The firestorm over anti-gay remarks by the top U.S. military officer continues to reverberate around the country.

Statements to the Chicago Tribune earlier this month by Gen. Peter Pace, chairman of the Joint Chiefs of Staff, in which he called homosexual conduct “immoral,” have been harshly criticized not just by gay rights and democracy advocates, but also by members of Congress, including Sen, John Warner, top Republican on the Armed Services Committee. Also voicing their dismay at Pace’s remarks are several retired generals, including Gen. John Shalikashvili, chair of the Joint Chiefs when the current “don’t ask, don’t tell” policy was initiated in 1994, letting gays and lesbians serve if they did not discuss or act on their sexual orientation.

While expressing regret over his remarks, Pace has failed to apologize, and his boss, Defense Secretary Robert Gates, is sidestepping the issue.

While we believe the present size of the U.S. armed forces greatly outstrips any legitimate need, we think the right of gay and lesbian people to serve openly in the military is a basic issue of democracy.

Not so many decades ago, African Americans were forced to serve in rigidly segregated units. It was claimed that other soldiers would be demoralized by their inclusion in the military mainstream. But when the order came to integrate the services, even white troops from the Deep South quickly adapted to the new situation.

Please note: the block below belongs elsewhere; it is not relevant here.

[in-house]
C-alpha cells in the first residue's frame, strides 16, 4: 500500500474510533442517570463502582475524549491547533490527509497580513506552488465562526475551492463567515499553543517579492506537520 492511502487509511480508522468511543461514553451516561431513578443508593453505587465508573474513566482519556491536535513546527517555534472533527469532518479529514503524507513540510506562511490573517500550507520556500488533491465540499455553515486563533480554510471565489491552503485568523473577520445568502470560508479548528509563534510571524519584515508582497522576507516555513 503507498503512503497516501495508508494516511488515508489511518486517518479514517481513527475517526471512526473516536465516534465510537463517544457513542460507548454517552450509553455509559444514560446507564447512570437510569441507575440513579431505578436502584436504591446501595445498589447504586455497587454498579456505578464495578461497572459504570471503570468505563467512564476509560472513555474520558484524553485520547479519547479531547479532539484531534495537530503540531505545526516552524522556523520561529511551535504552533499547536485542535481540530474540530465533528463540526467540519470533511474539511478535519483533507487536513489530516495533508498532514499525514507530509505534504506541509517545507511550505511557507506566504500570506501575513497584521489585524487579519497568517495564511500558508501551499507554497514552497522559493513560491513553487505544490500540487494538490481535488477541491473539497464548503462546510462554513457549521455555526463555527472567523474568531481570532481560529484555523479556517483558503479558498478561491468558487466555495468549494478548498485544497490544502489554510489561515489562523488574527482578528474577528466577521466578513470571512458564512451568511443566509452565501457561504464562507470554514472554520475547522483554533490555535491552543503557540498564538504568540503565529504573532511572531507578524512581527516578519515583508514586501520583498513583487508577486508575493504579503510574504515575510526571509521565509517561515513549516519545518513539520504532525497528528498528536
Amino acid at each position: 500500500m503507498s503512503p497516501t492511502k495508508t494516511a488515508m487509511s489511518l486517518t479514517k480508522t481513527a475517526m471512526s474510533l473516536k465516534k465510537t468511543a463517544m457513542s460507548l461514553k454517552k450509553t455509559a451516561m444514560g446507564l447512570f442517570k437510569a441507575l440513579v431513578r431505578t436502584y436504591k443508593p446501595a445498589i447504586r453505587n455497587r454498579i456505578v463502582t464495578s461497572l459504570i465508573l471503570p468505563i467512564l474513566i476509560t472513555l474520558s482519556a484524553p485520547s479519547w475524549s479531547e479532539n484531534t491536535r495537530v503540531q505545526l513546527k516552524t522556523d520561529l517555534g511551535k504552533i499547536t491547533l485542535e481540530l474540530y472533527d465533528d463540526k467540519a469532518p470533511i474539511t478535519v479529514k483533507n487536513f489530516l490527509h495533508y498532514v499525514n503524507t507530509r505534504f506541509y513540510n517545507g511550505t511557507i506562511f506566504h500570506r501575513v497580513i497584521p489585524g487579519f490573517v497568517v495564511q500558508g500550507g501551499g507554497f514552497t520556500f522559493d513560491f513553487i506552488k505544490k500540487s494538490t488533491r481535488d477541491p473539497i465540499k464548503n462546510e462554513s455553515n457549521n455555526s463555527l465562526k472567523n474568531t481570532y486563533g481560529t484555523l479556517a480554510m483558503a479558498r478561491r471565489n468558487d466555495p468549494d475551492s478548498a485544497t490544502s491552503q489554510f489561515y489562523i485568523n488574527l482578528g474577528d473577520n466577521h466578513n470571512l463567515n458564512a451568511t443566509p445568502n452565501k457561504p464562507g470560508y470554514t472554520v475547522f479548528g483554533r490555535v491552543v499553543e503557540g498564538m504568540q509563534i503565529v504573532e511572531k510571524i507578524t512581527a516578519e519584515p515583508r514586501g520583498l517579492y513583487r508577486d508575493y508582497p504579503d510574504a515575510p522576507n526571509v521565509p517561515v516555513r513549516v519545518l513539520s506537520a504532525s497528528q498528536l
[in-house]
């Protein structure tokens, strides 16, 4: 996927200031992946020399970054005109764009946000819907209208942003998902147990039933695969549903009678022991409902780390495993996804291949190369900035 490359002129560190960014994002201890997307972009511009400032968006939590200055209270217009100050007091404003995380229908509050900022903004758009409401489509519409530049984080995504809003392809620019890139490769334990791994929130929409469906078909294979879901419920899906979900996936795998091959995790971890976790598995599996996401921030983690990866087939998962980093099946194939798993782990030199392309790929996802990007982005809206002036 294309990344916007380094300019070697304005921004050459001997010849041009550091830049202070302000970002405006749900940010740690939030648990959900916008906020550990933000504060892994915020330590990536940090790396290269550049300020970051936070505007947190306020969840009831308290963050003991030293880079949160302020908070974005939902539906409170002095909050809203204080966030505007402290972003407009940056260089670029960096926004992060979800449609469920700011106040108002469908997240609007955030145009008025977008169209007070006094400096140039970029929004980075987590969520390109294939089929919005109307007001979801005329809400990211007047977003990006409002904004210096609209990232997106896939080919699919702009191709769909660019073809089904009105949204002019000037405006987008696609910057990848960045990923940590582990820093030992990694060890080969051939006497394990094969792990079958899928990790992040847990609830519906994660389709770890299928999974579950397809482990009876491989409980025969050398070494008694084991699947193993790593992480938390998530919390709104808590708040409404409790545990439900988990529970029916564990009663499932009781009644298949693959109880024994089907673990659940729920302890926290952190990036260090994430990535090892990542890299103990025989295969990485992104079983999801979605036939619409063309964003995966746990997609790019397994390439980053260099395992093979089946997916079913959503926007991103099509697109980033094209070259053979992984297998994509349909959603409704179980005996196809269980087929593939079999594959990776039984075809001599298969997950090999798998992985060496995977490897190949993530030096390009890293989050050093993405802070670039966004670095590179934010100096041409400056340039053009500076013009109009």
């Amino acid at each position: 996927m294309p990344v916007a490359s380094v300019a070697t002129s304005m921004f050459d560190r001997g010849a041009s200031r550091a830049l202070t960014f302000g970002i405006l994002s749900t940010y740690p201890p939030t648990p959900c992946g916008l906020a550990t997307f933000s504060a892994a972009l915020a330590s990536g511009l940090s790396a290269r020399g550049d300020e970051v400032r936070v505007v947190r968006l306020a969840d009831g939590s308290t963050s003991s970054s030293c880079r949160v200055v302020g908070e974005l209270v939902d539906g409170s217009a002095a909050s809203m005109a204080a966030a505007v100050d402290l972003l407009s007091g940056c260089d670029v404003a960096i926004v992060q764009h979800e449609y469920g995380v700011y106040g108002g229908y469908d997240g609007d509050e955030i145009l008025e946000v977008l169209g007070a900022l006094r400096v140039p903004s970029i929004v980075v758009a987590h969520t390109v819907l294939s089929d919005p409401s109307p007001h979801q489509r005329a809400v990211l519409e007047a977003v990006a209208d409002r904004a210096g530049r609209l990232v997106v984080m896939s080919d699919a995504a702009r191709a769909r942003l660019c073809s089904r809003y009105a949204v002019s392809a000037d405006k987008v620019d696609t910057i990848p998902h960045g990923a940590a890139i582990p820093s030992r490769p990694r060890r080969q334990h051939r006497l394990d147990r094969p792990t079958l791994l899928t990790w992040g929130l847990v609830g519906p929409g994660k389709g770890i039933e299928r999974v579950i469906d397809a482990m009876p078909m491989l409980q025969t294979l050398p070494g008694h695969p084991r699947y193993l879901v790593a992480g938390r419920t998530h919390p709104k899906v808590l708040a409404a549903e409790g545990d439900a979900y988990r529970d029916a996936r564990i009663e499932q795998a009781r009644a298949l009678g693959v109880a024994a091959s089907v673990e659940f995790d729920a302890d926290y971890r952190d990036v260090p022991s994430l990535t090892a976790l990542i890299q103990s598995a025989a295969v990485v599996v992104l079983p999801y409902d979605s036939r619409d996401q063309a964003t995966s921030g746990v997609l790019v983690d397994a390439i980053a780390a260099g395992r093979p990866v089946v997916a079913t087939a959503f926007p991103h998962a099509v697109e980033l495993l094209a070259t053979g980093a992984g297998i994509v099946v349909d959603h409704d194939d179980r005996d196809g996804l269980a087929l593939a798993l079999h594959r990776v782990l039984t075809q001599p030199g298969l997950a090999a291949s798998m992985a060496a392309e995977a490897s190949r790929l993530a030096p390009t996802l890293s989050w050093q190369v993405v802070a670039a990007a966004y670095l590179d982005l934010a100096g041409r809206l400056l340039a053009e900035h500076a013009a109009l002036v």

Women, now, are also integrated into combat units.

In recent polls, most U.S. military personnel say they are comfortable interacting with gay coworkers.

According to the Servicemembers Legal Defense Network, some 65,000 gay people now serve in the military. Through 2005, nearly 10,000 service members were separated from the military for violating “don’t ask, don’t tell.”

Real moral issues do exist which must be dealt with, among them the Iraq war, the torture of prisoners, and widespread rape of women soldiers, not a person’s sexual orientation.

It is time to drop “don’t ask, don’t tell,” as well as to radically reduce and restructure the U.S. armed forces to meet only legitimate needs for defense.